26. A method of manufacturing an inertial exercise device, the method comprising: providing a pliant tube with first and second open ends; forming a bulge in a middle segment of the tube, the bulge having a maximum diameter equal to a first diameter; forming an outwardly expanding first end segment between the bulge and the first open end of the tube, the first end segment increasing in diameter from the bulge to a first opening at the first open end of the tube, the first opening having a diameter equal to a second diameter greater than the first diameter; forming an outwardly expanding second end segment between the bulge and the second open end of the tube, the second end segment increasing in diameter from the bulge to a second opening at the second open end of the tube, the second opening having a diameter equal to the second diameter; everting the first and second end segments of the tube over the bulge in the middle segment of the tube and joining the first and second end segments of the tube together at the first and second openings to form a hollow outer chamber, wherein a weighted inner chamber is formed from the bulge in the middle segment of the tube, and wherein the weighted inner chamber is elastically suspended inside the hollow outer chamber.

27. The method of claim 26, further comprising: forming a first neck in the tube between the bulge and the first end segment, the first neck having a minimum inner diameter equal to a third diameter less than the first diameter; and forming a second neck in the tube between the bulge and the second end segment, the second neck having a minimum diameter equal to a fourth diameter less than the first diameter.

28. The method of claim 27, wherein the third diameter is equal to the fourth diameter.

29. The method of claim 27, further comprising: at least partially filling the weighted inner chamber with water; and making the weighted inner chamber watertight by plugging the first and second necks with first and second watertight plugs respectively.

30. The method of claim 29, further comprising providing the first watertight plug with a valve with a first position allowing fluid communication into the weighted inner chamber from outside the weighted inner chamber and a second position prohibiting fluid communication into the weighted inner chamber from outside the weighted inner chamber.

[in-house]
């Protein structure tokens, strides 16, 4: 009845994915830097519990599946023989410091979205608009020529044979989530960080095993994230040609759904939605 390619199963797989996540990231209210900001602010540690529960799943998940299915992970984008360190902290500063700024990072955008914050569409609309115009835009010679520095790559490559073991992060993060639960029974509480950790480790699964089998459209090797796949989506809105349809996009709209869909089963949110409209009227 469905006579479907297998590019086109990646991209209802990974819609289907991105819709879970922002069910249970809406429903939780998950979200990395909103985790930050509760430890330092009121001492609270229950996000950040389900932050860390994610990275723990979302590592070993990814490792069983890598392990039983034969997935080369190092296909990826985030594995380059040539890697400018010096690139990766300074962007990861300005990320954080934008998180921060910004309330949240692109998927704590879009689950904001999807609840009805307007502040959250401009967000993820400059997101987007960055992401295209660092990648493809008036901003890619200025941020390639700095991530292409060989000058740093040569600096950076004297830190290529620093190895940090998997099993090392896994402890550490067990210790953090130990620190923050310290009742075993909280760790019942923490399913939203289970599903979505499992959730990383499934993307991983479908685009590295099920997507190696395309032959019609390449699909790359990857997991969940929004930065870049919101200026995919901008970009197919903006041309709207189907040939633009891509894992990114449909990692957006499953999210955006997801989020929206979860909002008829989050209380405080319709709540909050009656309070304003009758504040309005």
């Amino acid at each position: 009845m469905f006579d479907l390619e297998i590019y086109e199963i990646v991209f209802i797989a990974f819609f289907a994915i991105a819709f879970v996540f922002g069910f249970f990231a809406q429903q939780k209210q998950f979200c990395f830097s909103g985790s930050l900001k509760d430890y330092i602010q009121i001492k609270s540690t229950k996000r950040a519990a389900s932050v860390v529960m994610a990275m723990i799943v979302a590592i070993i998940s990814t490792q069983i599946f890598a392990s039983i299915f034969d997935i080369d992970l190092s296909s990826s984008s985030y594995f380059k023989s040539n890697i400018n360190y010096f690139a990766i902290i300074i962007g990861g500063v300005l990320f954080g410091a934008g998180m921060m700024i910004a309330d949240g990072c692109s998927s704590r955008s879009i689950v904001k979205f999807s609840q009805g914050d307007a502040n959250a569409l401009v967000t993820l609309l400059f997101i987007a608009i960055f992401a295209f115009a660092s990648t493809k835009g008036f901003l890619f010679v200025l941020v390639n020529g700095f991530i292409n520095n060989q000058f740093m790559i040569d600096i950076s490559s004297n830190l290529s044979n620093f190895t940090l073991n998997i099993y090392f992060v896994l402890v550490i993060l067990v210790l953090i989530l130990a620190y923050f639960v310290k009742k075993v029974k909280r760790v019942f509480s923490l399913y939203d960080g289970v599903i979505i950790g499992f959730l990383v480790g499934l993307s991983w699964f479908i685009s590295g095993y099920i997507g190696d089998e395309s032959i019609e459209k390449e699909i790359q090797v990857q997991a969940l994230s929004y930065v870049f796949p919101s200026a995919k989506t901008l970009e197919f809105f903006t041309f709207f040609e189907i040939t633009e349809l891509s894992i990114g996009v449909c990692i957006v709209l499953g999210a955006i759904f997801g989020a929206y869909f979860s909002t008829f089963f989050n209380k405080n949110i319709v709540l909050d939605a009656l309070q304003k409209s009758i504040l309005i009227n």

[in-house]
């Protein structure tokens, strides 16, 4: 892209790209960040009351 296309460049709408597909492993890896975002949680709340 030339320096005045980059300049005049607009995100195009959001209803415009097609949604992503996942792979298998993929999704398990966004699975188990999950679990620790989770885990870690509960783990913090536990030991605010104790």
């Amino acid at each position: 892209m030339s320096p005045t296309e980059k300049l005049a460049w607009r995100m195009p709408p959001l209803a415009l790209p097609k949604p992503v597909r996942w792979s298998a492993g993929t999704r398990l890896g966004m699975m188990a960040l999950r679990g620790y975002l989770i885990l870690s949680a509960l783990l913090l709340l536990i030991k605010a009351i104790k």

31. An exercise kit, comprising: an inertial exercise device comprising: an inflatable outer chamber having an inner wall; a fluid fillable inner chamber elastically attached to the inner wall of the inflatable outer chamber by only two opposing suspension members, at least one of the two opposing suspension members having a neck segment through which the inner ball can be filled; and a fill valve in fluid communication with the fluid fillable inner chamber and accessible from outside the inflatable outer chamber; and a pump comprising a pump chamber in fluid communication with a pump hose, the pump hose terminating in a fitting engageable with the fill valve of the inertial exercise device; wherein the inertial exercise device is adapted to fit inside the pump chamber when the inflatable outer chamber of the inertial exercise device is deflated and the fluid fillable inner chamber of the inertial exercise device is empty of fluid.

32. The exercise kit of claim 31, wherein the inertial exercise device further comprises an air fill valve in fluid communication with the inflatable outer chamber, and wherein the fitting of the pump hose is engageable with the air fill valve of the inertial exercise device.

Description:

FIELD

The following description relates generally to exercise equipment, and more particularly to an inertial exercise device with an elastically suspended inner core.

BACKGROUND

In-home personal exercise and weight loss equipment are increasingly popular consumer products. Due to the expense of health club memberships and the time required to travel to health clubs, many people desire to exercise at home. However, many exercise machines are very expensive and require a dedicated area or room for use and/or storage. For these reasons many people do not wish to own a large exercise machine that can exercise several different muscles.

Alternatives to large home fitness machines include fitness halls such as medicine balls and inflatable exercise balls. Medicine balls are typically leather, vinyl or fabric bladders filled with a dense material such as sand, and surrounded by impact absorbing materials. A typical medicine ball is approximately 12-16 inches in diameter and generally weighs anywhere from 5 to 30 pounds. Medicine balls are frequently used as part of weight training, injury rehabilitation, and plyometric exercises, and are particularly well-suited for strengthening core muscles such as abdominals.